Some landlords have tenancy agreements in place with one person only, however, that particular person might come with a family of four, thereby, leaving that one particular person responsible for paying the rent to the landlord.
Progressively, the more experienced landlords are making the most of the current market by raising the overall rent earned from a property by renting to individuals or households living in the property separately. This is also known as a HMO, (Houses in Multiple Occupation).
A HMO is when separate tenants have private access to their rooms but share part of the accommodation, such as the kitchen or the bathroom. Examples of a HMO include house-sharing or student shared accommodation.
When it comes to being a landlord and dealing with an arrangement like a HMO, it becomes slightly more complex to manage. HMO’s tended to require a license from the local authority and generally incurs higher maintenance costs for landlords.
Government regulations state that a HMO is at least three tenants living in a house separately, sharing a toilet, bathroom or kitchen facilities. However, these regulations often change from Council to Council.
Due to the increase in the rental market, tenants are more than likely looking for shared accommodation due to the slightly cheaper price per room, rather than a flat or a house. Therefore, landlords are taking this opportunity to convert a family home into a student home or HMO, as the yield is much greater than a house with multiple occupants.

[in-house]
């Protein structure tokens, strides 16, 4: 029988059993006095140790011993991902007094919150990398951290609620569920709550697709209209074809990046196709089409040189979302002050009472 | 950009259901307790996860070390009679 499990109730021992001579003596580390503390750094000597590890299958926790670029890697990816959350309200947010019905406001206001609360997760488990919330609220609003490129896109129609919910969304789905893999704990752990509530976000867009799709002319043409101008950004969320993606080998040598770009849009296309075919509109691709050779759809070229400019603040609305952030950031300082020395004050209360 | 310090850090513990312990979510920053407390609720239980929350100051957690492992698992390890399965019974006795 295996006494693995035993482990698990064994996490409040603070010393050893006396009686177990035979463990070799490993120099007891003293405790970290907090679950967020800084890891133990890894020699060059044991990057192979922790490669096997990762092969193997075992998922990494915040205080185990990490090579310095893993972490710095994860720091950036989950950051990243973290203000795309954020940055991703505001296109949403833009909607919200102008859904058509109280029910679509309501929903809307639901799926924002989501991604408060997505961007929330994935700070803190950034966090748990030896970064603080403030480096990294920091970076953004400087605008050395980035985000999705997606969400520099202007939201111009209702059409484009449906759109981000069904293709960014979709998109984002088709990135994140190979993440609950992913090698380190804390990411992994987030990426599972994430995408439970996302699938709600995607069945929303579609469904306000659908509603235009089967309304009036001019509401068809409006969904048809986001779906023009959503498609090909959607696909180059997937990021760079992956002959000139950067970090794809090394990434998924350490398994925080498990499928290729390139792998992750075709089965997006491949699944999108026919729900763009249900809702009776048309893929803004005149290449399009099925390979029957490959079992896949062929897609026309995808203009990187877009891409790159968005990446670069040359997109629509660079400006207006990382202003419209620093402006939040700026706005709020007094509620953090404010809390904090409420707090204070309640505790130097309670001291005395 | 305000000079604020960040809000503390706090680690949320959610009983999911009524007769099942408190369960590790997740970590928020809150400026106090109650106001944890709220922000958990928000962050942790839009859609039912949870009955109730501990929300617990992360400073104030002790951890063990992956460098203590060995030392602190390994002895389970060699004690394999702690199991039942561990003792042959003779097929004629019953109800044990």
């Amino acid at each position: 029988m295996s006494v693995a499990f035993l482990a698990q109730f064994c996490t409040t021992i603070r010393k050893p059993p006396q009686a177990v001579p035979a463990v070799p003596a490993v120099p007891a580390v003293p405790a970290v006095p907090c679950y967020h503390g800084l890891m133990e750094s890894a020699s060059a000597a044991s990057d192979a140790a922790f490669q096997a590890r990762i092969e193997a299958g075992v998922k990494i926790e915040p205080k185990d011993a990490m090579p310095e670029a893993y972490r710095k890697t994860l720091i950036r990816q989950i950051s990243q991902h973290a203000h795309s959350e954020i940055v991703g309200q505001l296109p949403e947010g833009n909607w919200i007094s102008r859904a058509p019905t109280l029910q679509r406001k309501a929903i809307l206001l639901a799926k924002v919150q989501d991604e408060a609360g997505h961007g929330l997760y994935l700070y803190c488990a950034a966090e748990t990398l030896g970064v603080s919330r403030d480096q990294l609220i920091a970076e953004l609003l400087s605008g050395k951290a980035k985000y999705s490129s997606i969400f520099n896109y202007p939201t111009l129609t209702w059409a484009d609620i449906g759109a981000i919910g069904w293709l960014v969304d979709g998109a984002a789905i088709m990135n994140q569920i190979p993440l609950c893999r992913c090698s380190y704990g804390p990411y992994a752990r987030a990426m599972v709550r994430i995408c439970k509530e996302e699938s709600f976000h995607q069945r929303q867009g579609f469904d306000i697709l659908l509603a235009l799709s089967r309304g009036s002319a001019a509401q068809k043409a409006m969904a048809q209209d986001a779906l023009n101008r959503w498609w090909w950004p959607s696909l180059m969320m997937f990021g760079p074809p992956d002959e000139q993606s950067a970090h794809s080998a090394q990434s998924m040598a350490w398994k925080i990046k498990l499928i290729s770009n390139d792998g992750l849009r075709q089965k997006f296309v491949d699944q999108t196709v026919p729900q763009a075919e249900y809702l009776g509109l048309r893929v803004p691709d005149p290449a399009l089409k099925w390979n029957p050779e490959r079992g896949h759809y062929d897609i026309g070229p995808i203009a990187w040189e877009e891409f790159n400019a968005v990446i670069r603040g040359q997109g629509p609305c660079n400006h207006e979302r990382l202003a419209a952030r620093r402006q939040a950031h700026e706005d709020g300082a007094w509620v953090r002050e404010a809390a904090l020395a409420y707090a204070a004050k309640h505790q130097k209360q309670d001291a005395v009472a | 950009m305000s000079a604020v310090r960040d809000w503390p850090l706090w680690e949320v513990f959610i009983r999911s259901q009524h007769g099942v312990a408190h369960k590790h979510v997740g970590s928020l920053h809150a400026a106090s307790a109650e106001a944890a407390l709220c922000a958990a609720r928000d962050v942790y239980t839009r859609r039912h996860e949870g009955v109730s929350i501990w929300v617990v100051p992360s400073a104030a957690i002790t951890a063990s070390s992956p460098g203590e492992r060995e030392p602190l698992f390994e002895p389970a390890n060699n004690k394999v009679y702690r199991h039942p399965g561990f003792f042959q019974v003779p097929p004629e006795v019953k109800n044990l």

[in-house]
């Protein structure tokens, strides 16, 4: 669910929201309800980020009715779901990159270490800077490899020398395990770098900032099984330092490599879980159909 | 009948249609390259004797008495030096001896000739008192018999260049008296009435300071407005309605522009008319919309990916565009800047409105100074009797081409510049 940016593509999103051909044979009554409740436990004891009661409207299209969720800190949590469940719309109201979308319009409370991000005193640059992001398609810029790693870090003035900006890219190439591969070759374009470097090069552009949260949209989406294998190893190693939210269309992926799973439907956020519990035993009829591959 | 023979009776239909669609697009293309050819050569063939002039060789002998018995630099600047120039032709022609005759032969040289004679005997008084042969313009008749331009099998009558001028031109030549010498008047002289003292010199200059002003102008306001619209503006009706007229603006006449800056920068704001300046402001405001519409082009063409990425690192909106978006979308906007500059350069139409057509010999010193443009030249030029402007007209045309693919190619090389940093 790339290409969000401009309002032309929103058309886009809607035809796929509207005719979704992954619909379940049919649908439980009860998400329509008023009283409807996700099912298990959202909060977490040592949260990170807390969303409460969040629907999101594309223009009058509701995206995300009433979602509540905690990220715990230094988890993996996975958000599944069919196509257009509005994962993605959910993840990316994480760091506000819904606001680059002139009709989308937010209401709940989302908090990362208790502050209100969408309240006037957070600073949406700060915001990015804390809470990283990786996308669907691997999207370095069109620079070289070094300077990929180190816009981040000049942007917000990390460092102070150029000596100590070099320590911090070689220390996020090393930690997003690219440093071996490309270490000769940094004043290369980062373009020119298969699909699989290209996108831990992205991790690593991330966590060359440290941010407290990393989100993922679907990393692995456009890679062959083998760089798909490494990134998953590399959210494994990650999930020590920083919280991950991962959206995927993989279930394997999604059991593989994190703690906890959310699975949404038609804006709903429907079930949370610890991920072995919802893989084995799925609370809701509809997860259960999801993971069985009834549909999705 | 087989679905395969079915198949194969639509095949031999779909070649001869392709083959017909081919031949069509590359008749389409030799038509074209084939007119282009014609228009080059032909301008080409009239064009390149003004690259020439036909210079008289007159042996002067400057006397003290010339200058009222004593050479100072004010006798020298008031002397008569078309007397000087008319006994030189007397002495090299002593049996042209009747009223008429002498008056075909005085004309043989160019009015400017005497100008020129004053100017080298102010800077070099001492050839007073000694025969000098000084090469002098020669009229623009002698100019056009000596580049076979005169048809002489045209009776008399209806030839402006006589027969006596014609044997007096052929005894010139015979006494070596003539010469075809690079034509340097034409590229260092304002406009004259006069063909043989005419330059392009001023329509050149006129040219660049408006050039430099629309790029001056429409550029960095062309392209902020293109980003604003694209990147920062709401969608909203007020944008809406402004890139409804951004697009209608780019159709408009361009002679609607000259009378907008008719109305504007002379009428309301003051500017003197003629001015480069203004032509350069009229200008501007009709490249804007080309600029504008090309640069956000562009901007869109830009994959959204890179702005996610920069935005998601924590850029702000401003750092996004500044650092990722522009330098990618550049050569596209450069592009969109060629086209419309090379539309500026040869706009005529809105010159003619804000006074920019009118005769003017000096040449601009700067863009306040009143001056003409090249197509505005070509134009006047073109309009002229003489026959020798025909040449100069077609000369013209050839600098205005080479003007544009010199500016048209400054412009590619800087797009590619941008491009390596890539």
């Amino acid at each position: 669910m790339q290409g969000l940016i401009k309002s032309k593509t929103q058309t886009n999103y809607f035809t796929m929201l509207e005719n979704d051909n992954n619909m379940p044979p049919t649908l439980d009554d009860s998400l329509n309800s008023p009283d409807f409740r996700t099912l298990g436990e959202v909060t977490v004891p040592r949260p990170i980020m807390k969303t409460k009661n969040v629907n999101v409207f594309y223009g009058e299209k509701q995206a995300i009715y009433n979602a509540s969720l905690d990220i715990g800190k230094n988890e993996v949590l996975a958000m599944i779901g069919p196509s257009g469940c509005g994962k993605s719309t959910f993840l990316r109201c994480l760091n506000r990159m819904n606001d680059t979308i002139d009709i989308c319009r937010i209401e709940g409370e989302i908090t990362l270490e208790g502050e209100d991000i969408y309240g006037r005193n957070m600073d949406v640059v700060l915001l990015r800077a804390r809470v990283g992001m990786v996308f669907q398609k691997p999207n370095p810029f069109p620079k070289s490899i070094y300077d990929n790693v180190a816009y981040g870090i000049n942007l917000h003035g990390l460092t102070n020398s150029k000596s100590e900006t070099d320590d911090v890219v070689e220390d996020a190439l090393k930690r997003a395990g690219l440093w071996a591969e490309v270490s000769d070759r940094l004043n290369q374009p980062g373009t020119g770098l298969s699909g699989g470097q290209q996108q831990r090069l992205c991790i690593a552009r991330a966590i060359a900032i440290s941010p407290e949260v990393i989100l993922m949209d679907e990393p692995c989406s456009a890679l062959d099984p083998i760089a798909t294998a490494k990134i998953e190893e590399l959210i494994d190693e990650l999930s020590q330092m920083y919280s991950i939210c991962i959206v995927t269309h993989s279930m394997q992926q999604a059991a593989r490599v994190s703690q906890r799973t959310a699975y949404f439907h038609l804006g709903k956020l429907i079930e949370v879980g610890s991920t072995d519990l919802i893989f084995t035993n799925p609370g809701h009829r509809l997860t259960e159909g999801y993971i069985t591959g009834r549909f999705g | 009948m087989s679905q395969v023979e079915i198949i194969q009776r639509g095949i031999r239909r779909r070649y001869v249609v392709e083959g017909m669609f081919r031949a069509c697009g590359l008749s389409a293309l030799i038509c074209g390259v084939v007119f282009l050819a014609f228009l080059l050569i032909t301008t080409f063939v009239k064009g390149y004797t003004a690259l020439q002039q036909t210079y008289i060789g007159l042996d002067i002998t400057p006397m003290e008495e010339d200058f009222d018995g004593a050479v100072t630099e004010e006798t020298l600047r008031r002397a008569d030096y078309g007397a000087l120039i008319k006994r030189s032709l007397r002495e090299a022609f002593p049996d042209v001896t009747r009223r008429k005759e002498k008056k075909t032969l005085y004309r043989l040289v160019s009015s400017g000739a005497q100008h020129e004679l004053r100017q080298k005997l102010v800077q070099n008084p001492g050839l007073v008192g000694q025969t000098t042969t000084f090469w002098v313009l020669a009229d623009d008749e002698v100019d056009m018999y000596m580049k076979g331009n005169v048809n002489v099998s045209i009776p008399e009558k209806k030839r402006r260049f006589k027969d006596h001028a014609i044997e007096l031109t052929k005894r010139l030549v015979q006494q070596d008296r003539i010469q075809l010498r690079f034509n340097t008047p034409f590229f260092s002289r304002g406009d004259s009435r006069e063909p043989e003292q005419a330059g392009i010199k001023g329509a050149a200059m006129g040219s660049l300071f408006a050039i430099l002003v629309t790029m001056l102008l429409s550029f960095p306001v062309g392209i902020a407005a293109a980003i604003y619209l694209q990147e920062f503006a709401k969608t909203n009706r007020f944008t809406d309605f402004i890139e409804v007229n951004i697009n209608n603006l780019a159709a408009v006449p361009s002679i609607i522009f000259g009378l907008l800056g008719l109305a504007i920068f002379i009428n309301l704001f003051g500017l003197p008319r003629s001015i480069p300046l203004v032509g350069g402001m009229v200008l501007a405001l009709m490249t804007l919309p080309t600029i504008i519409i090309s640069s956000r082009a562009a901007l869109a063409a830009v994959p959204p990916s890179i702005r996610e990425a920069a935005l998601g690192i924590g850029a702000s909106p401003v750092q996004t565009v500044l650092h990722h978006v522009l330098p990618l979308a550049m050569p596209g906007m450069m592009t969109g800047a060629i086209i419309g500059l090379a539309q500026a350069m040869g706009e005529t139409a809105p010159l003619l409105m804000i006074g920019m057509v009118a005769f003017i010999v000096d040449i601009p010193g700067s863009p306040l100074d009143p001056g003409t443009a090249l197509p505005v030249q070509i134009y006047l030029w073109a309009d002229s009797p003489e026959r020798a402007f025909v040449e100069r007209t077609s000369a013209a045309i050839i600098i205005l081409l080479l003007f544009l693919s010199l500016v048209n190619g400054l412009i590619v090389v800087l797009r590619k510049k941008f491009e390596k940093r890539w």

Landlords have targeted student homes as they are receiving a much higher rent per room than they would if they were to rent the house as a whole.
Emma Cox from Shawbrook bank commented on the fact that because of the popularity and increase of purchasing student homes and HMOs, the less experienced landlords are over-estimating the profitability.
Cox stated: ‘One of the biggest headaches we see for investors is when they combine the “wrong” tenants which can lead to conflict and a serious escalation in management costs. The less-experienced landlords may not be experienced in the management of HMOs and may not understand the operating costs and time involved.
There are legal requirements that landlords with HMOs will have to abide by to ensure the property is safe and must also adhere to a strict set of guidelines.
A landlord must ensure the gas safety checks are carried out regularly and that there are adequate shared facilities for the tenants, for example fit-for-purpose washing facilities and a kitchen that is in a good state of repair. If for any reason as a landlord, you do not think this is the case with your property, you will need to address this before turning it into a HMO.
The landlord will also need to check whether the property requires a HMO licence with the Local Authority, as the cost of which depends on the size of the property.
The landlord will also need to look into building regulations for HMOs and how they will need to adapt their property. This will then lead the landlord to question whether it is financially viable to switch a property from a shared house to a HMO, as there are some quite onerous regulations around HMOs. It is also essential that the landlord speak to their mortgage lender to check whether turning the property into a HMO would be a breach of the mortgage terms/conditions.
If the landlord does not have a licence, hasn’t applied for one or has not been temporarily exempted from licensing, then there are serious consequences the landlord can face.
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